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TEPCO trying to stop brain drain

July 20, 2013


TEPCO makes lump-sum bonus payment to managers to stop brain-drain



By MARI FUJISAKI/ Staff Writer

Managers at Tokyo Electric Power Co. will receive a one-time payment of 100,000 yen ($997) each, in a bid to boost morale and keep them from abandoning the embattled utility and operator of the crippled Fukushima No. 1 nuclear power plant.

Naomi Hirose, the corporate president, formally announced the plan during a news conference July 19, where he tried to allay possible complaints about the payment amid the protracted efforts to keep the situation at the crippled nuclear plant under control.

"The cleanup work, the decommissioning processes for the nuclear reactors, the making of damage payments, these all take workers and personnel to accomplish," Hirose said. "We have decided on the payment, despite its extremely unusual nature, to boost spirits and motivate the managers to do their jobs."

The lump-sum payment is scheduled to be made July 22. Only section chiefs and managers higher up are eligible for the payments because quite a number of them are currently being compensated less than the rank-and-file.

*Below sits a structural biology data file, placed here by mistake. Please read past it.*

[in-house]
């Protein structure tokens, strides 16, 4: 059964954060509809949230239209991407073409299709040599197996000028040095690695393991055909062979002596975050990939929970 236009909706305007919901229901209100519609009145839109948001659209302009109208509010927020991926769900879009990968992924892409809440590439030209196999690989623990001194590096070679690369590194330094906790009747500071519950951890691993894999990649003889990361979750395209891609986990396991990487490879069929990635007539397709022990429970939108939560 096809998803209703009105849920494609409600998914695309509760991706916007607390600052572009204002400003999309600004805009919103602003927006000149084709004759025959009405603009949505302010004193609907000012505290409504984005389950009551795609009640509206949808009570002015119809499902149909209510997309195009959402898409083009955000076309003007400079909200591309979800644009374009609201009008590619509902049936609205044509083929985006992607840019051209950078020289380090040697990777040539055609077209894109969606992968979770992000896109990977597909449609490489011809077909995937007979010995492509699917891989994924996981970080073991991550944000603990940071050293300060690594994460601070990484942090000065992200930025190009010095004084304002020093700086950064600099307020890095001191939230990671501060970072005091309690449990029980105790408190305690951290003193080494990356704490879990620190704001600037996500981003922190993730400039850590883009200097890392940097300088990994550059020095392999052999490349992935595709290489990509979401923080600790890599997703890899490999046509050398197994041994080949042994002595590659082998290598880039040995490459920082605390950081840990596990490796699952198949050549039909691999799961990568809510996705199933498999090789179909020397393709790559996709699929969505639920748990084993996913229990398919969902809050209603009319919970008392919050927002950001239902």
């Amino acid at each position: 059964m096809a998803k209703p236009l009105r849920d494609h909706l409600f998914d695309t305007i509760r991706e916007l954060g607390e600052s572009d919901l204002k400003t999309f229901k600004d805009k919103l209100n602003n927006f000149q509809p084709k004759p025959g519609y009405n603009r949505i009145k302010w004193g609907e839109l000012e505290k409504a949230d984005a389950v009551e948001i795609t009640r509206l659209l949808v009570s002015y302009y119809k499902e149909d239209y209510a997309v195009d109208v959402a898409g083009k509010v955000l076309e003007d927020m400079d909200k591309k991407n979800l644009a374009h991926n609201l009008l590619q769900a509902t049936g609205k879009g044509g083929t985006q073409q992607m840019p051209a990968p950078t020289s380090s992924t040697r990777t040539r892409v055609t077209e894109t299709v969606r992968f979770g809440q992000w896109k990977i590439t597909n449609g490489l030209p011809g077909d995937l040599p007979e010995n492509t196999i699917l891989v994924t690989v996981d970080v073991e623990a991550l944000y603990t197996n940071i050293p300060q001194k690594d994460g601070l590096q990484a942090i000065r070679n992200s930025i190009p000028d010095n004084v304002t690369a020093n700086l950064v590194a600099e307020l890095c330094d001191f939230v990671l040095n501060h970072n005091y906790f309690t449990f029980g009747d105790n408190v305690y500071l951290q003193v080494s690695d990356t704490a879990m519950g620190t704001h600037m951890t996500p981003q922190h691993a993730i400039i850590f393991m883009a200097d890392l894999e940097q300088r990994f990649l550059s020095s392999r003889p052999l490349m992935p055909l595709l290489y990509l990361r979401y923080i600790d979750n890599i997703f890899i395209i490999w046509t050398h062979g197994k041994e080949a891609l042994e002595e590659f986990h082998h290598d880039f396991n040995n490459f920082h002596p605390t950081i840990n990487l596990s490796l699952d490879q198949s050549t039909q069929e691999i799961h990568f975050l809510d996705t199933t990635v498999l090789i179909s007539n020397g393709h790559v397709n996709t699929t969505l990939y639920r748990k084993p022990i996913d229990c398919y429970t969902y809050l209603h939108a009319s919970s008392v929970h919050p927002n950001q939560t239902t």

That’s because the annual wages received by managers have fallen by as much as 30 percent since the onset of the Fukushima nuclear disaster in March 2011. Non-managerial employees have had their salaries cut by 20 percent. However, they are entitled to overtime pay, TEPCO officials said.

About 5,000 individuals are eligible for the one-time payments, which will cost TEPCO 500 million yen ($4.9 million). The payment has been made possible due to the 500 billion yen in cost cuts achieved in fiscal 2012, which was 150 billion yen more than TEPCO had initially envisioned, officials added.

Customers are also bearing part of the burden due to electricity rate hikes by TEPCO.

From the onset of the nuclear crisis and until the end of June 2013, a total of 1,286 employees left TEPCO of their own volition. Fifty-one of those were section chiefs or higher, with many playing central roles in the Corporate Planning Department, which is responsible for mapping out the utility's post-crisis business recovery efforts, and the departments in charge of damage payments.

Blocking the brain-drain of core personnel has emerged as a major management challenge for TEPCO.


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